What season do you think the poem ‘‘Moon Rondeau’’ is set in?
What clues can you get from the descriptions of the potatoes and roses, the smell of the fertilizer? What season do you think is the best season for lovers, and how does this compare with the poem? Write a
paper and explain your answer based on the clues from the poem. Include at least three reasons from different disciplines (such as science, literature, cultural beliefs, history, or art) and write at least one paragraph on each.
Construct a piece of artwork to complement the poem. It can be a sculpture, painting, or any other form. It can be a literal representation or more abstract. Include several elements of the poem, not just the moon. Interpret your creation for the class.
Write a musical composition to accompany the poem and sing or play the song for the class. If you sing, you do not have to include all the sections of the poem; select those easiest to put to music. You may accompany yourself or have someone else accompany you, or you may sing a capella. You may present an instrumental composition only, but be sure it matches the tone and theme of the poem. The composition should be at least one to two minutes long.
Make a slide show on the computer (such as a PowerPoint presentation) to represent the poem as you read it. Have each picture correlate to what is being narrated at the time it appears. If you are unable to produce a voice-over, read the poem aloud in class as the slide show is being presented. Add background music as well, if you like.
Write a children’s bedtime story using the themes and words from the poem. The theme of love is very important, and the image of the moon should be integral to the story. Illustrate your story and read it aloud to the class. It should be at least eight to ten pages long.
Thirteen Moons on Turtle’s Back by Joseph Bruchac (1997) is a young-adult book of poems and illustrations of the Native American legends of the cycles and seasons of the moon represented by the scales on the back of a turtle’s shell. Compare and contrast three poems, preferably set during the spring, from the selection with the poem ‘‘Moon Rondeau’’ preferably during the spring. Draw correlations between the images, themes, styles, characters, and moods of the poems.
Sandburg is renowned for his use of free verse. This poem is completely unrhymed, and yet it is written in a rhythmically pleasing way. It lends itself to a feeling of romanticism, and he uses the poem’s structure to convey his themes in a pleasing and convincing manner. There is no apparent form, only a free-flowing cascade of words that evoke images, emotions, and romance.
There is some uncertainty as to why Sandburg titled this poem ‘‘Moon Rondeau.’’ It is certainly not in the style of a rondeau, which is a French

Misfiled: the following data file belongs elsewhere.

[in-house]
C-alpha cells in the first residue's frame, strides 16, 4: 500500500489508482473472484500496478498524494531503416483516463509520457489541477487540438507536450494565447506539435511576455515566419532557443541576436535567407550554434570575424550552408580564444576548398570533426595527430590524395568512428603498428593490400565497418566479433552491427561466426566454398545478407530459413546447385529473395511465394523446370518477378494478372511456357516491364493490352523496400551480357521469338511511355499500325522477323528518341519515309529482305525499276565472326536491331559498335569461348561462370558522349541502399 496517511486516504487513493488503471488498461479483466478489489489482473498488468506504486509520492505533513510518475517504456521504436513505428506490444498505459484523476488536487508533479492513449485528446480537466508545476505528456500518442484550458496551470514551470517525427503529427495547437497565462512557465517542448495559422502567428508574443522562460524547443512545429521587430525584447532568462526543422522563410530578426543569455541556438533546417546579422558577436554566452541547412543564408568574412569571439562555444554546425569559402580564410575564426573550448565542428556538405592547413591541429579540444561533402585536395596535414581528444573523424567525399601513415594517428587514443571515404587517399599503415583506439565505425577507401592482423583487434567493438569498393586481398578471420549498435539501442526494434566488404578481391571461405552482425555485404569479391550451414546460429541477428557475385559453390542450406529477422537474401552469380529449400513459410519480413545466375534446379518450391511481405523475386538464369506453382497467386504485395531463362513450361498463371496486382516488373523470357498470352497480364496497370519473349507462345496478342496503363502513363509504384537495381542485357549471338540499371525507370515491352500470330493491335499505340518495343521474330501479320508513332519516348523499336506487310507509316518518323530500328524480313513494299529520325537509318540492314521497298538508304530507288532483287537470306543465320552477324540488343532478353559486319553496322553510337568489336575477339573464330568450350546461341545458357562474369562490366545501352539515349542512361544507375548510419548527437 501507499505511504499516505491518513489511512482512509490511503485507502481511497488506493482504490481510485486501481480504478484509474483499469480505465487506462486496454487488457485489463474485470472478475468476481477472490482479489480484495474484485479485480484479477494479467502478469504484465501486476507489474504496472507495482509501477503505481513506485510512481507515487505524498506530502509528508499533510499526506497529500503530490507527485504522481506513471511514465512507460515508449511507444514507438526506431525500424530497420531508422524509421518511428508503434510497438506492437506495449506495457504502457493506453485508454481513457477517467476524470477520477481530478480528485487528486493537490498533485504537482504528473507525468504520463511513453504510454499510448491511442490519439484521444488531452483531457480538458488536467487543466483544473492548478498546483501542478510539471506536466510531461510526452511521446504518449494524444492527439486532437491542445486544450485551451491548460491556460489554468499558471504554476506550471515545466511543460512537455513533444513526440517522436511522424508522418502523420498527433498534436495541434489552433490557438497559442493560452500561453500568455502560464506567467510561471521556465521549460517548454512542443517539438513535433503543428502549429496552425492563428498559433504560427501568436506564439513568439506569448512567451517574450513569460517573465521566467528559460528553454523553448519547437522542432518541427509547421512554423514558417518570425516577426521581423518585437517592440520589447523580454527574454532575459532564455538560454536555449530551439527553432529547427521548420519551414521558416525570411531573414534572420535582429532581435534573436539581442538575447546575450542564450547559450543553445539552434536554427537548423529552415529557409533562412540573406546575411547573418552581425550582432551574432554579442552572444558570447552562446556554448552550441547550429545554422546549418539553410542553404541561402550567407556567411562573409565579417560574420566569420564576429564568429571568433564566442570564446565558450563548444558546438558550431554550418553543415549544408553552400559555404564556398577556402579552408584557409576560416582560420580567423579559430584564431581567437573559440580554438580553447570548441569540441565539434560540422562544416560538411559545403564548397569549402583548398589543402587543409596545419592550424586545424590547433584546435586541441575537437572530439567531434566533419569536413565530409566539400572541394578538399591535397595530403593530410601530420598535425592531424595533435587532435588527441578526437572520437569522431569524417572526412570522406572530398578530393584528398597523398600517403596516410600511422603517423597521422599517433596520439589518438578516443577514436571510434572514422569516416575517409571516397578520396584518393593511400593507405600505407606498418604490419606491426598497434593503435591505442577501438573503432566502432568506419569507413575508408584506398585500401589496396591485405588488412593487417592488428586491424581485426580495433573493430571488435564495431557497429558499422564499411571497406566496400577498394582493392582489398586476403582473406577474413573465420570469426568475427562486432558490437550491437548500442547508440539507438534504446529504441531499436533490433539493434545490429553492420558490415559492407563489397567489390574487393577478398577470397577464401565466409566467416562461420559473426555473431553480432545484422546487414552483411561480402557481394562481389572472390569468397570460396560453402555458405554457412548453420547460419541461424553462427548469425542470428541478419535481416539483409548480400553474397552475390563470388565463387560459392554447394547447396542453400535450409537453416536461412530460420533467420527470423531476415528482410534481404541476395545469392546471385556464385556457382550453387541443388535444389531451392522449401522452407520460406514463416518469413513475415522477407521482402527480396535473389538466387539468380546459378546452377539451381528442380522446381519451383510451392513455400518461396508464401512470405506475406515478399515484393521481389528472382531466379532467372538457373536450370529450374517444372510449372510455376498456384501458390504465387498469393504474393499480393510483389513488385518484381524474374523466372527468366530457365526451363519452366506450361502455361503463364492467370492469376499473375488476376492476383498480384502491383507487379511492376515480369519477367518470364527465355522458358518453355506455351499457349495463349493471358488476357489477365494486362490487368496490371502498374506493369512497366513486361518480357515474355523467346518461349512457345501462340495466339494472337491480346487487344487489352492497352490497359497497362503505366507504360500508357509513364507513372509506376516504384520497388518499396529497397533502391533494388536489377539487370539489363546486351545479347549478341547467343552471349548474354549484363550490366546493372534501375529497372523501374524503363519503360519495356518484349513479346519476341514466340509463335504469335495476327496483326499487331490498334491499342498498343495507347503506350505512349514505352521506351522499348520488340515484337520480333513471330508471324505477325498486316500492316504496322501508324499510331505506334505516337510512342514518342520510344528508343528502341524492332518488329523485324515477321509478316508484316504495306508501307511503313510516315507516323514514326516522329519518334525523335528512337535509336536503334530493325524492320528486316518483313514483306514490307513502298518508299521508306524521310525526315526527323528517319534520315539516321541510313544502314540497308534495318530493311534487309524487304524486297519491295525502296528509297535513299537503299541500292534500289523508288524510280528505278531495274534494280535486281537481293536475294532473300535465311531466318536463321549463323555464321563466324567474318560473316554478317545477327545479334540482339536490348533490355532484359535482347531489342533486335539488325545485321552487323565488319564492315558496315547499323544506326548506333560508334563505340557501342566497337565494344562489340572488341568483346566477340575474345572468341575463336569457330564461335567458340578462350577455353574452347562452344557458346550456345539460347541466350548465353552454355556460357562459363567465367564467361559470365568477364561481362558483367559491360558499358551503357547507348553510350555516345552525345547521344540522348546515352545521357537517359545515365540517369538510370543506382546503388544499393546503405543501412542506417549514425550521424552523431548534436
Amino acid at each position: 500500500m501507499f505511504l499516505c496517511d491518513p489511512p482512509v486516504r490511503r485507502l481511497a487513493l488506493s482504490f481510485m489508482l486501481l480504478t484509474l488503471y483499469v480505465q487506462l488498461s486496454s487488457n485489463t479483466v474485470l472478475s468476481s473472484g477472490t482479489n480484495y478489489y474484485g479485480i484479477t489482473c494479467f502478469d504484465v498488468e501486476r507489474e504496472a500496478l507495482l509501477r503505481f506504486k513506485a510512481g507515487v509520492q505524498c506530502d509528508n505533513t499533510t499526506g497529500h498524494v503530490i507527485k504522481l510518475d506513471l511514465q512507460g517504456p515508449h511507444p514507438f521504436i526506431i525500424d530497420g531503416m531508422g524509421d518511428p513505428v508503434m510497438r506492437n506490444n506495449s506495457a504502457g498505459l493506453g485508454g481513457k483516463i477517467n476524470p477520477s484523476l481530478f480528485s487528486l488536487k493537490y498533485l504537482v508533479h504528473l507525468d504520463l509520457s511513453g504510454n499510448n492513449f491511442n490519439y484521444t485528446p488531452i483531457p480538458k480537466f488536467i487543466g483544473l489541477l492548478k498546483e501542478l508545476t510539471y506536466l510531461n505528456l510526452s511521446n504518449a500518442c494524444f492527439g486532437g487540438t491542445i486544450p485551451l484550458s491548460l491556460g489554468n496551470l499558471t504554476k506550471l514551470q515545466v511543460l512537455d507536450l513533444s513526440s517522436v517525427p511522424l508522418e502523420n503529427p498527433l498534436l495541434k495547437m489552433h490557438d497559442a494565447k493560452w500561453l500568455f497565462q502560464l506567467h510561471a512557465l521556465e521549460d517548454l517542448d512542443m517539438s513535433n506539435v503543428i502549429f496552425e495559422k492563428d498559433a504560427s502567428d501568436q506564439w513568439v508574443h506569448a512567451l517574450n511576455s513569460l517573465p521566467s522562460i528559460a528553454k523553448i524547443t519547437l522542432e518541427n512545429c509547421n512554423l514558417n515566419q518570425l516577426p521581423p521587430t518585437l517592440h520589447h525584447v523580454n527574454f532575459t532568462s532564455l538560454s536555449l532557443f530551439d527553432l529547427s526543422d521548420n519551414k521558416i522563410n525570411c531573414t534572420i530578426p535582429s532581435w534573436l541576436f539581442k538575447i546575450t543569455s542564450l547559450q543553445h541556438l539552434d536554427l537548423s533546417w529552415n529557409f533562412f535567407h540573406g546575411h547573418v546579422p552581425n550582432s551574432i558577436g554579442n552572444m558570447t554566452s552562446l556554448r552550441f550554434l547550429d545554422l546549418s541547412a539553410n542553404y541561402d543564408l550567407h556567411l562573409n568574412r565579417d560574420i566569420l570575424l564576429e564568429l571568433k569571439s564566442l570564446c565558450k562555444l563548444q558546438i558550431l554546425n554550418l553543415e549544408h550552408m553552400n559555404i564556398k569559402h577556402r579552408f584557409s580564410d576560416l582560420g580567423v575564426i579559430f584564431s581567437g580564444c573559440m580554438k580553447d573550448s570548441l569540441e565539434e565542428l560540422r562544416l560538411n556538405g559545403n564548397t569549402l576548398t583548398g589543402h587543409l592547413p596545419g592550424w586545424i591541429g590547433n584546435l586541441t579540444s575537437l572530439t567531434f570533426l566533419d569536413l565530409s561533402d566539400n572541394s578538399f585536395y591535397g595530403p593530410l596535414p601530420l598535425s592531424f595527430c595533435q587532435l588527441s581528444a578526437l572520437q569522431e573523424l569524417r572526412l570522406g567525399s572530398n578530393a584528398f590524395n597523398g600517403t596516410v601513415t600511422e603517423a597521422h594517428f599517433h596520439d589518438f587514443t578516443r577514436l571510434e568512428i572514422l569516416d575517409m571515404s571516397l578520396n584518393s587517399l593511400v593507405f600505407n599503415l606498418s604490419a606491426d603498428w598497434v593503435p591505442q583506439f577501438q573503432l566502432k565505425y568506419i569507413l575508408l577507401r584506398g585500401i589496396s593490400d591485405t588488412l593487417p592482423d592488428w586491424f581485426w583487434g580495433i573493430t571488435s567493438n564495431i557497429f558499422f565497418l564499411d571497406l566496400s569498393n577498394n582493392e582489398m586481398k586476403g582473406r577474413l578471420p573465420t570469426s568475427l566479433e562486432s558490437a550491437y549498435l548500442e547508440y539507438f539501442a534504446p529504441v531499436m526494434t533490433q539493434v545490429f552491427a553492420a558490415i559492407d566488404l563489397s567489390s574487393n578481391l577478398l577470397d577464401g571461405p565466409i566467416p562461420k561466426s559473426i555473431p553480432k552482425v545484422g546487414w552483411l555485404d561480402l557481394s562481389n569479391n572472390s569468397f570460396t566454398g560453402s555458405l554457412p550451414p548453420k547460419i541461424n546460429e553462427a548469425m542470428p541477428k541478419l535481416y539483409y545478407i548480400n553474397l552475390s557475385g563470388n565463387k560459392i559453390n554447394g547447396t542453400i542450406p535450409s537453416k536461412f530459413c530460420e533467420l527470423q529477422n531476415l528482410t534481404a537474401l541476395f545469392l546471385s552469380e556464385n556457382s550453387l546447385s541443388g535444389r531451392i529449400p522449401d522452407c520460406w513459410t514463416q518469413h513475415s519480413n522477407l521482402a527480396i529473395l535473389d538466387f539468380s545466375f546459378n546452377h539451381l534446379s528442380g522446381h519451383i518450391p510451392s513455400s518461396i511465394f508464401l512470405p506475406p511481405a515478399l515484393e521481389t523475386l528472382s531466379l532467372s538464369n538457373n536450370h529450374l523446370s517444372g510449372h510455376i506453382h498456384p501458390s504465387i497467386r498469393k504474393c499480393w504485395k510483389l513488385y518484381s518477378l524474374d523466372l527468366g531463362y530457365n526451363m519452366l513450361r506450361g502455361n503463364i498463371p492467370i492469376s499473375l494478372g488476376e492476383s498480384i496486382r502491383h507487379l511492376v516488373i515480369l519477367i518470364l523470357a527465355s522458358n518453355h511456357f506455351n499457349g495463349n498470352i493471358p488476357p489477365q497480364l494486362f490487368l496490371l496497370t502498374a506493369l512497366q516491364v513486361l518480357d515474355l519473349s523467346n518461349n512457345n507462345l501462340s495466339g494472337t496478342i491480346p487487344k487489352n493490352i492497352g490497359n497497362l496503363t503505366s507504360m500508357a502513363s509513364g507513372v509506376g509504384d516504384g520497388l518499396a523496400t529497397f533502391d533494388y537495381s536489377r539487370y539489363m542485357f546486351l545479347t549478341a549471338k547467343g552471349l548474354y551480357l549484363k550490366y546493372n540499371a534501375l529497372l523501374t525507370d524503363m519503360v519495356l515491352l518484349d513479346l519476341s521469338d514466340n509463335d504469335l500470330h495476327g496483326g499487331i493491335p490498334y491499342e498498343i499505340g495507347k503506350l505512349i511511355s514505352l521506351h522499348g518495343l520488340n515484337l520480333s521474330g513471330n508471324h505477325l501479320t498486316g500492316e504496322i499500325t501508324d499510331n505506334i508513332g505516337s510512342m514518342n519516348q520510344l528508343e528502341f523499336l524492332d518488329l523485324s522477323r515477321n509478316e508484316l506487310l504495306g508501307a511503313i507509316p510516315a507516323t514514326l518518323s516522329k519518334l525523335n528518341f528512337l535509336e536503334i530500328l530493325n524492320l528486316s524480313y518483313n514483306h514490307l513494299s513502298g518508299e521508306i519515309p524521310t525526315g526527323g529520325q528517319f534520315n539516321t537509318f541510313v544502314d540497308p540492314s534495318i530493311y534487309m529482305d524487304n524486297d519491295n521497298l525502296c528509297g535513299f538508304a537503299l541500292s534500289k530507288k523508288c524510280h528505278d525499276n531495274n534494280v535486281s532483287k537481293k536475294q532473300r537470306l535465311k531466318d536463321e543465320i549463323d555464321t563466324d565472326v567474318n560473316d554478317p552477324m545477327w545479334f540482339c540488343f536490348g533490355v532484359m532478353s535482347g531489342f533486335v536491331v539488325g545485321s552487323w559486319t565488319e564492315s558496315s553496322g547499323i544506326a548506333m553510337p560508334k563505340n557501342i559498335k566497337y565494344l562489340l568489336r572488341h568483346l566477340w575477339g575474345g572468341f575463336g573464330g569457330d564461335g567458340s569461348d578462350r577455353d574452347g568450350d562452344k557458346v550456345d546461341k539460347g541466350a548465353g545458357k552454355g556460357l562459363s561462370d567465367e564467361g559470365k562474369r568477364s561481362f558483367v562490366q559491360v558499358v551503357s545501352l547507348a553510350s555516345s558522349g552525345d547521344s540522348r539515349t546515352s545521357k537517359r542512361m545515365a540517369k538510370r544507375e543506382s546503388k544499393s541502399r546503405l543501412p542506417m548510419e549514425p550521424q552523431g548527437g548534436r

poetry form that has fifteen lines with two repeating rhymes, nor does it fit the musical form of French verse, although that version does have thirteen lines, as ‘‘Moon Rondeau’’ does; that verse style must have two repeating rhymes, and the first line of the poem is generally repeated more than once. It is possible that Sandburg had the musical form in mind and preferred to use his free verse style of poetry that does not rhyme or conform to any type of meter. Because many of his poems are humorous, perhaps he is making a pun on the rondo style of music, (which is instrumental only), since that is pronounced the same as ‘‘rondeau.’’ Much of Sandburg’s poetry is meant to be sung, and he traveled across the country, performing his poems and accompanying himself of the banjo. His collection American Songbag is full of such song-poems. Another possibility is that he is making a pun on the roundness of the moon—a rondo can be sung as a round, a children’s song that is sung in a never-ending, circular fashion. Sandburg wrote many poems and songs for children.
Please do not pass this sample essay as your own, otherwise you will be accused of plagiarism. Our writers can write any custom essay for you!
Moon essay An object can represent many different things to many different people. One object of interest is the moon. Philip Larkin, the speaker of Sad Steps, and Sir Philip Sidney, speaker of sonnet 31 from Astrophel and Stella, have different feelings and attitudes towards the moon. Each speaker uses various rhetorical devices to present their opinion Critical Overview poem ‘‘Moon Rondeau’’ Penelope Niven writes in Carl Sandburg: A Biography that Honey and Salt, the collection in which ‘‘Moon Rondeau’’ appeared, was generally well reviewed. However, some of Sandburg’s contemporaries wondered what happened to the voice of protest that had been evident in his Chicago Poems and Smoke and Steel. Where, they wondered, was the Sandburg who Poem Summary ‘‘Moon Rondeau’’ The first line of the poem ‘‘Moon Rondeau’’ begins with quotation marks, indicating that the voice that is speaking is not that of the poet. There seem to be two people discussing their future, a future of love. Love is depicted as a door that they will open. This poetic device, in which one thing Carl Sandburg (The Library of Congress) ‘‘Moon Rondeau’’ was published in 1963 by Carl Sandburg in a collection of poetry titled Honey and Salt. This was one of his later works; he had already been named the People’s Poet, and he focused on his favorite themes in the collection. ‘‘Moon Rondeau’’ is a lyrical love story about nature and people, a Figurative Language poem ‘‘Moon Rondeau’’ The first line of stanza 1 uses dialogue (a conversation between people), as indicated by the use of quotation marks. It is not the voice of the poet, but that of the characters in the poem: the two lovers.
A metaphor is used as they declare love to be a door through which they will embark